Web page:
- In the television show Suits episode "Bad Faith," during a friendly banter between Harvey Specter and Louis Litt to whom is the better attorney, Harvey says "And the Washington Generals think they can beat the Globetrotters, but they aren't even in the same league". Louis then mentions that his father used to play for the Washington Generals.
- In The Simpsons episode "Homie the Clown," Krusty bets all the money he earned franchising his name—ultimately 48 dollars—against the Globetrotters, telling his financial adviser, "I thought the Generals were due!" In another episode, entitled "Lisa the Tree Hugger," Homer refers to the Luftwaffe as "the Washington Generals of the History Channel."
- In the Futurama episode "Time Keeps On Slippin'," in a basketball game against the Harlem Globetrotters, Professor Farnsworth's Team of Atomic Supermen are dressed in Washington Generals colors. They do well at first and then lose inexplicably during a "time slip" during which one of the Atomic Supermen dies and Phillip J. Fry is substituted for him.
- On the September 28, 1991, Michael Jordan/Public Enemy episode of Saturday Night Live, there was a sketch entitled "The First Black Harlem Globetrotter." The Globetrotters were depicted as a white team, and in a dispute over Jordan's character joining the team, Mike Myers's character proclaims, "Let's quit, we can start our own team, we can call it...the Washington Generals."
- Various unflattering comparisons have been drawn between the poor play of the Washington Nationals baseball team and the Generals, most notably by Chris "Mad Dog" Russo. ESPN commenters did the same with DC's NBA franchise, the Washington Wizards.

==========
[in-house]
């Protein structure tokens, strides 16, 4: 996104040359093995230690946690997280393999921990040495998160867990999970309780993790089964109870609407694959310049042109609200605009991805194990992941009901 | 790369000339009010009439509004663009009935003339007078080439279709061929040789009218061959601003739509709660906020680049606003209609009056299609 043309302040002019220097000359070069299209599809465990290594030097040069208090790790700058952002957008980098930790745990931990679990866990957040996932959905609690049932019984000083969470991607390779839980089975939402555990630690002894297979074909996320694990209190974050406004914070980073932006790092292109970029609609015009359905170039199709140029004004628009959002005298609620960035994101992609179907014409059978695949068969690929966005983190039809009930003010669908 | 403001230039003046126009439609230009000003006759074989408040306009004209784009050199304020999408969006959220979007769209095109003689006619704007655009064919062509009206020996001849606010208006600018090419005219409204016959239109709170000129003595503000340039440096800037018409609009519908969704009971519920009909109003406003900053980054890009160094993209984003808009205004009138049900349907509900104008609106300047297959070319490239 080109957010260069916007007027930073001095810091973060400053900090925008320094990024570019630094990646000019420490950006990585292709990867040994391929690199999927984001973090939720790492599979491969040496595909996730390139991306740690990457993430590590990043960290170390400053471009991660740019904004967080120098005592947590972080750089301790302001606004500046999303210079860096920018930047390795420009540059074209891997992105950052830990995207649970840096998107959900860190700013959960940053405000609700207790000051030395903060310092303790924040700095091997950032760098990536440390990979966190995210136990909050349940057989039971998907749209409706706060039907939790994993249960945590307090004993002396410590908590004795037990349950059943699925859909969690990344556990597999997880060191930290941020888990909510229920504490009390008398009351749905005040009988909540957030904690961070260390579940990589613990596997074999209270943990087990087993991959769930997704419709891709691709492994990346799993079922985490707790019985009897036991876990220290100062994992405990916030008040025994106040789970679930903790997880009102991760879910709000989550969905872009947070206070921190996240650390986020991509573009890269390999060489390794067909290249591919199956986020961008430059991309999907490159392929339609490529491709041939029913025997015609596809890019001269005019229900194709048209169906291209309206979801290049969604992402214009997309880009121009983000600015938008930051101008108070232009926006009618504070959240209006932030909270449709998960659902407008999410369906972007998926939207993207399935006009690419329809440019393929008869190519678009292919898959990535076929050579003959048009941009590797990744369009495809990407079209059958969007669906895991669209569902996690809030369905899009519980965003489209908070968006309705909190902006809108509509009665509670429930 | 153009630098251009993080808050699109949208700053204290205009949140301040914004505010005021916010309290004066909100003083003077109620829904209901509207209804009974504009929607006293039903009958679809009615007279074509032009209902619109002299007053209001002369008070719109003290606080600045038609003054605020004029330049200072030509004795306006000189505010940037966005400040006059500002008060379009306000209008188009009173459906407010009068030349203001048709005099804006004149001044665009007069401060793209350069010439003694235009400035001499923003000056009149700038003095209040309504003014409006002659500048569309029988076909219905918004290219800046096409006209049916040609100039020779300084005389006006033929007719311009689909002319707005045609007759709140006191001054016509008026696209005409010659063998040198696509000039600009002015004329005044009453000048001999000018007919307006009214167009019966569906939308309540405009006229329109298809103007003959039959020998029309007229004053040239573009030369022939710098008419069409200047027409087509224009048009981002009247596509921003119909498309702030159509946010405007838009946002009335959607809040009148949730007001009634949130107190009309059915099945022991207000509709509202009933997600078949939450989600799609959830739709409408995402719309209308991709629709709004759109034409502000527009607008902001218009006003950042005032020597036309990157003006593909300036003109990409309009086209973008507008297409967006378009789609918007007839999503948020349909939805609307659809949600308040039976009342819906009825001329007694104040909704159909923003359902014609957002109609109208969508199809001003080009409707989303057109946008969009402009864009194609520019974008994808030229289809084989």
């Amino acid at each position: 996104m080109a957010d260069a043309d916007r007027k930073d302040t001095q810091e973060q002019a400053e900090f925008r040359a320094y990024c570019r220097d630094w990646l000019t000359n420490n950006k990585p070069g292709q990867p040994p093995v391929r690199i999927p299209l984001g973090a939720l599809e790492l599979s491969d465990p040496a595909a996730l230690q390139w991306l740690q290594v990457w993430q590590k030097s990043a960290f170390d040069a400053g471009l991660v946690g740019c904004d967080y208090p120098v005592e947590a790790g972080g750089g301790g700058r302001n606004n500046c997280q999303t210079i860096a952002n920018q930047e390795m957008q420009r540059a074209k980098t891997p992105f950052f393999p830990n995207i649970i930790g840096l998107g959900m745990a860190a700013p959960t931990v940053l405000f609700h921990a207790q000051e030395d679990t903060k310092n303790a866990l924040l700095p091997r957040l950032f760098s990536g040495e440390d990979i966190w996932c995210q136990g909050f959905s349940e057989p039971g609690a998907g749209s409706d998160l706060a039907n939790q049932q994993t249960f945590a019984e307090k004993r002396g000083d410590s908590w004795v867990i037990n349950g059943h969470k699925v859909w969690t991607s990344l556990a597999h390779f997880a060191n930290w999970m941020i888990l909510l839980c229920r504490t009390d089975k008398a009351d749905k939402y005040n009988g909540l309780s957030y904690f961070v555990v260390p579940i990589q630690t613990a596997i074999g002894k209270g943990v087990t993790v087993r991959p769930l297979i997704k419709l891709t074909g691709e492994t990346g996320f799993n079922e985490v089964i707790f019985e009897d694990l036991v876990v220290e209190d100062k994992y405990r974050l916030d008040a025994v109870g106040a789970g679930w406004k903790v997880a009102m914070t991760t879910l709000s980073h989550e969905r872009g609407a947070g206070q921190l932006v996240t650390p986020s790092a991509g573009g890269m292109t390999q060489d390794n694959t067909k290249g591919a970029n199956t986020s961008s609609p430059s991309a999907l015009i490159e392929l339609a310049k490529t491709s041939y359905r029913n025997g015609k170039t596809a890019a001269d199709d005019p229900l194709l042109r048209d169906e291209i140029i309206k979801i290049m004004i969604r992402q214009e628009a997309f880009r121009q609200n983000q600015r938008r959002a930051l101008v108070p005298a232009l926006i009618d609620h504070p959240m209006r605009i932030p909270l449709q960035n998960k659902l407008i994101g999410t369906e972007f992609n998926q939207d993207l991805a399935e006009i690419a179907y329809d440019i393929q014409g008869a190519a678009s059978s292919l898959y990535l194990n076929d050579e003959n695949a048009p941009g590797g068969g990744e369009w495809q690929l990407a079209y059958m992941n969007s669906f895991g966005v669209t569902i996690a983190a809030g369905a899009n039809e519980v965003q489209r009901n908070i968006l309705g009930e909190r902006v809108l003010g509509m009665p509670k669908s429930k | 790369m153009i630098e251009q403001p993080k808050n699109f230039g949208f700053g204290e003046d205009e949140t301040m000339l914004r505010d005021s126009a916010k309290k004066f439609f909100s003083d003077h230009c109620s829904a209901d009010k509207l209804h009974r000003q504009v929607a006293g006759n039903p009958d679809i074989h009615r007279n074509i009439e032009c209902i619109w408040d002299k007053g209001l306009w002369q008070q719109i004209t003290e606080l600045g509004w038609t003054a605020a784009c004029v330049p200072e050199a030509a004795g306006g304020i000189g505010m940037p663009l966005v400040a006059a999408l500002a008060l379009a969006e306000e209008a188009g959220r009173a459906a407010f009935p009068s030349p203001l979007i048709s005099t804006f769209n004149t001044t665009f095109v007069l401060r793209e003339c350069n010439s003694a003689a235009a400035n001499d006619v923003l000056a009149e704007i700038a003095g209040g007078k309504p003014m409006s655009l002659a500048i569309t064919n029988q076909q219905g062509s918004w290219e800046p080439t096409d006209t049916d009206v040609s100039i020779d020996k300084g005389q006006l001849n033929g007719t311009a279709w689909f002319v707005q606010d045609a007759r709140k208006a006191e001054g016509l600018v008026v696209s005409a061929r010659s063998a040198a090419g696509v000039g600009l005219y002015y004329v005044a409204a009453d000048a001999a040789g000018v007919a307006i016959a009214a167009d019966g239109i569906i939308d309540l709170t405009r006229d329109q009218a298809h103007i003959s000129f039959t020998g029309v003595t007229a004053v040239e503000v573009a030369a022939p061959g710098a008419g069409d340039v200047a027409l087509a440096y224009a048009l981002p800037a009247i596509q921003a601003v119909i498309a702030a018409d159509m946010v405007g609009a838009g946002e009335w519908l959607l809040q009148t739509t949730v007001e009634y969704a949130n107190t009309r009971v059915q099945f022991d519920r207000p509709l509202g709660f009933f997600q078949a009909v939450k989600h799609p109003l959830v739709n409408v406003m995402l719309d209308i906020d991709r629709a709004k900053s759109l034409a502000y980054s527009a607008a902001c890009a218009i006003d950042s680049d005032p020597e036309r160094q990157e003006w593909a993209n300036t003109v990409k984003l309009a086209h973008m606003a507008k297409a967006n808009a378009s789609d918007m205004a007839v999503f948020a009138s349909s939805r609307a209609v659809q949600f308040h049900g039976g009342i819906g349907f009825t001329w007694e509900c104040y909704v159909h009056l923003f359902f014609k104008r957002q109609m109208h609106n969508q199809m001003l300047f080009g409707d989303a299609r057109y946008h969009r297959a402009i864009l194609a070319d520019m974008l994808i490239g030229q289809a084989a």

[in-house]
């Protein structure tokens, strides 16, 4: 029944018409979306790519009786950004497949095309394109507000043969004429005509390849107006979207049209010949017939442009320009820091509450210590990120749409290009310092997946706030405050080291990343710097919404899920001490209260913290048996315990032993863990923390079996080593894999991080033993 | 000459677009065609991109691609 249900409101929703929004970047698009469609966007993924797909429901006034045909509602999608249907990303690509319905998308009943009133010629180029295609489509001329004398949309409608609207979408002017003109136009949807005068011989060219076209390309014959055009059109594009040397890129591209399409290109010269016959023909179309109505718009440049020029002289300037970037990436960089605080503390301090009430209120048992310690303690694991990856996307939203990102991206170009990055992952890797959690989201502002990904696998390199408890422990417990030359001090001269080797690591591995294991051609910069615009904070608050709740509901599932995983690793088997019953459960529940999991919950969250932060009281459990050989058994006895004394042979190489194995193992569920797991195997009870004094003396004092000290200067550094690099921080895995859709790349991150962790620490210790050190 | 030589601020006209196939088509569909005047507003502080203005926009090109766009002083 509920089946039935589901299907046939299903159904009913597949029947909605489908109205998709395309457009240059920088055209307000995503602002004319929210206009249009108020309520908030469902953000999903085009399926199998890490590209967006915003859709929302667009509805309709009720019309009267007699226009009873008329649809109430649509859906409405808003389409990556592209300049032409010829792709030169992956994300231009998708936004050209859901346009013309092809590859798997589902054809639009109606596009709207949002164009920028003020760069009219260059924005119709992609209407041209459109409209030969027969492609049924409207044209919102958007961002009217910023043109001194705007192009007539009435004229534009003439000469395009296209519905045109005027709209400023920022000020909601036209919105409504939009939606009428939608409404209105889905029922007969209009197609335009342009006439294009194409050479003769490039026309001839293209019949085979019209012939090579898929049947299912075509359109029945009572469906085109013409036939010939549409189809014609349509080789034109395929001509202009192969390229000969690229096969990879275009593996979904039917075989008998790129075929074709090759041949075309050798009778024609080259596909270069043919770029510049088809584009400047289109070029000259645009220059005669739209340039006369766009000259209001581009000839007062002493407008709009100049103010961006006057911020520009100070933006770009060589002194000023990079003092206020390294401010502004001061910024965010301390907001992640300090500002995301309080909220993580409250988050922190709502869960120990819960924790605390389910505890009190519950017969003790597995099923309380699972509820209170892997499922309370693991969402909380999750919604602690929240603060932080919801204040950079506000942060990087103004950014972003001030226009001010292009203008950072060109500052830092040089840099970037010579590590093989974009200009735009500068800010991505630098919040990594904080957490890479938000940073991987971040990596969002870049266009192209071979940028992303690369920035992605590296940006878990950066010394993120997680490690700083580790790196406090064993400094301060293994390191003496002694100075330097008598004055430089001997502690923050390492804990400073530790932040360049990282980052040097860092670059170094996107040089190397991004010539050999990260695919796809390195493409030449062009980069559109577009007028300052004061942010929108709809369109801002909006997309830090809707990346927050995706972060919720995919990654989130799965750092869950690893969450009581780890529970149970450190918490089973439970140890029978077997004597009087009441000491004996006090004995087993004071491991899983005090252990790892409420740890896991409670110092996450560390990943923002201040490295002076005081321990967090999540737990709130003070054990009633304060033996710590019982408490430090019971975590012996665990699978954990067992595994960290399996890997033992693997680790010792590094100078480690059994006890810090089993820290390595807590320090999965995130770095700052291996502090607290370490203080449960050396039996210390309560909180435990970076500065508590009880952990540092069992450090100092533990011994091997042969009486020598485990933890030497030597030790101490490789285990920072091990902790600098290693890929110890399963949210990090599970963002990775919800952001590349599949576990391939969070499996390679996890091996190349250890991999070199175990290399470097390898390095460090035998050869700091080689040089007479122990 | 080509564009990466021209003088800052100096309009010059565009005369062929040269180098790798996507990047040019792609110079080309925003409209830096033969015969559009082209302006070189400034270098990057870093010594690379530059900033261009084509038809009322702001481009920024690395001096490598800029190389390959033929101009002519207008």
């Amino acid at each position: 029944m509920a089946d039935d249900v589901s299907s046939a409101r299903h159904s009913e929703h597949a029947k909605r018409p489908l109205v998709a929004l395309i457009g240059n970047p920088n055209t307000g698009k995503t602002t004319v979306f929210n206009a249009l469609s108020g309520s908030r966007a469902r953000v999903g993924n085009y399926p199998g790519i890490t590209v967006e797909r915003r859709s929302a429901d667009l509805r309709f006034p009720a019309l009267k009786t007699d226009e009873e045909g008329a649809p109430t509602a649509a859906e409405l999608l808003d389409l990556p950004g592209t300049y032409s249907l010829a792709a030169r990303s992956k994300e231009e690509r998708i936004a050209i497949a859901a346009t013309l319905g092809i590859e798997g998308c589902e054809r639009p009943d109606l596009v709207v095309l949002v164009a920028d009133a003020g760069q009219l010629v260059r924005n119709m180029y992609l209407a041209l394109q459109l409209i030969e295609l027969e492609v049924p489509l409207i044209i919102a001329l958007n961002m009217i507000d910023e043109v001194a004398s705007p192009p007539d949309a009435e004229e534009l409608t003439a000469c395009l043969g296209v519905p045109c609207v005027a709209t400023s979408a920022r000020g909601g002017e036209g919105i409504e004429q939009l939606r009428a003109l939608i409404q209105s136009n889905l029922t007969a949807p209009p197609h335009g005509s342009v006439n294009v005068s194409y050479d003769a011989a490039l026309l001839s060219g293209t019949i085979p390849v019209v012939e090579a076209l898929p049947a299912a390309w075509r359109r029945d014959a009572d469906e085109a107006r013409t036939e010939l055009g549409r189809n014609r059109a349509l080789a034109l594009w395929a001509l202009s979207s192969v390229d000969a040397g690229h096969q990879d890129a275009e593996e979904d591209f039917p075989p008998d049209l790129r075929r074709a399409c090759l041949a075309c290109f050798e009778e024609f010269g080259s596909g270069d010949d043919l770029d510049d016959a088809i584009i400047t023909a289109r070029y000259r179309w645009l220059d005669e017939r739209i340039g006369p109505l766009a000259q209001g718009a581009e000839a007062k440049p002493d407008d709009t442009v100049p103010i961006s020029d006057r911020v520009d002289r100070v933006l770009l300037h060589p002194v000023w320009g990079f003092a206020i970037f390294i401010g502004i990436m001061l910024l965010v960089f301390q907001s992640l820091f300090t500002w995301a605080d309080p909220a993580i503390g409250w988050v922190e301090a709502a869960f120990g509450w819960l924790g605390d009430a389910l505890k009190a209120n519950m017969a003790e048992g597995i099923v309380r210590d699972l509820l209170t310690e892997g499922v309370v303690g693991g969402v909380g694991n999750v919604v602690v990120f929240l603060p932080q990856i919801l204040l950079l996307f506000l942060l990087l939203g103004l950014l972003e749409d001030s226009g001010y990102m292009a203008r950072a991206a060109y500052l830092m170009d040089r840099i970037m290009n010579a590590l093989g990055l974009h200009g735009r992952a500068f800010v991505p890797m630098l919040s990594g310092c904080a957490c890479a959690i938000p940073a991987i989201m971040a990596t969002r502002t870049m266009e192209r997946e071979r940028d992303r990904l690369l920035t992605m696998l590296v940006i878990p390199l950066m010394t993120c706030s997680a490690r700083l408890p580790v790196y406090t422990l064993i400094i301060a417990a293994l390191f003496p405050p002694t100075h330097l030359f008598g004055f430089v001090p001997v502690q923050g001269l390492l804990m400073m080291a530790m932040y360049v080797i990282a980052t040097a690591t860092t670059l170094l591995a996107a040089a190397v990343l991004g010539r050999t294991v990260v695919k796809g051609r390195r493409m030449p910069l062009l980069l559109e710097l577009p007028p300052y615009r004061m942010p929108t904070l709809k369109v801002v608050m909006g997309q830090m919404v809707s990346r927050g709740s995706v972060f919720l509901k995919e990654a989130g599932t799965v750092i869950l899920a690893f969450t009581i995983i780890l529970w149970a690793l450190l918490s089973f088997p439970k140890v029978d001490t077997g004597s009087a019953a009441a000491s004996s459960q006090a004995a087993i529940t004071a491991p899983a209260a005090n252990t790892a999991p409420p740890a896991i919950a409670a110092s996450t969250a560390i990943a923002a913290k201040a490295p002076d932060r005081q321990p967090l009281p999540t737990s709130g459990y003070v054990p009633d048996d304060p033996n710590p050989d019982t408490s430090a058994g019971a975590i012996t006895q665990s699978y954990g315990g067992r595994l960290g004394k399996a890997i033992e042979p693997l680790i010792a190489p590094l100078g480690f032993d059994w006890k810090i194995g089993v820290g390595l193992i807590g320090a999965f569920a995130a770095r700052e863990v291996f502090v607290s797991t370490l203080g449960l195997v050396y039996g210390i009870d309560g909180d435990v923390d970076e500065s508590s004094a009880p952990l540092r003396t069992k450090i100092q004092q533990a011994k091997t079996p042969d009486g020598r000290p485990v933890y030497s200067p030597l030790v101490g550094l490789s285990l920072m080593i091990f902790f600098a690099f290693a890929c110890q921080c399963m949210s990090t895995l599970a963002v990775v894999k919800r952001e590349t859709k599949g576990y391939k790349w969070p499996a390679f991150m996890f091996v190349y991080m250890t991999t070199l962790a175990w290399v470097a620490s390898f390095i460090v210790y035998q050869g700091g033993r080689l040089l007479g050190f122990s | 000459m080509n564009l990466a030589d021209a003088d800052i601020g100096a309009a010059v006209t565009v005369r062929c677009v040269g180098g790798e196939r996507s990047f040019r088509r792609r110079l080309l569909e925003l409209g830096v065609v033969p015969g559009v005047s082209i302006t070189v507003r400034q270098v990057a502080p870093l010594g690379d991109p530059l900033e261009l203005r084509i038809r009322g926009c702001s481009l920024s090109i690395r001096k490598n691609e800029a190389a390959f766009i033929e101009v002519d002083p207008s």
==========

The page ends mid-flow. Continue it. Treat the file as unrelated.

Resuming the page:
- In the season five finale of How I Met Your Mother, Ted remarks to Robin, "Never ending battle? Career's been trouncing romance for years now. It's like the Globetrotters versus the Generals, career's sinking hookshots from half court, romance is just a bunch of slow white guys who couldn't make it in the Italian League." In the season nine episode nine "Platonish," Ted and Marshall attend a Globetrotters versus Generals game. Both wear Generals jerseys.
- In the Supernatural episode "Lucifer Rising," Dean says to Zachariah, with reference to all but one seal being broken, "That's an impressive score. That's... that's right up there with the Washington Generals."
- Charles Barkley often refers to the Washington Generals, confusing them with the professional team the Washington Wizards.
- The Official Site of the Harlem Globetrotters: FAQ Page
- The Official Site of the Harlem Globetrotters: FAQ Page
- The Last Time the Globetrotters Came Up Short, Newsday (New York) February 17, 1991.
- "Curly Neal says he's an athlete first.", Arkansas Democrat-Gazette (Little Rock, AR), January 7, 1990.
- "Showtime in NBA Can Be Traced to Trotters", Sporting News, March 12, 1990.
- "An Upset That Shook The Globe", Hartford Courant (Connecticut), March 19, 2000.
- Justin Terranova "'Mad Dog' Russo's On Air Blowup" New York Post: The Back Page 7/12/2009 http://blogs.nypost.com/sports/backpage/archives/2009/07/mad_dog_russos.html
- TNT crew compares Wizards to Generals, again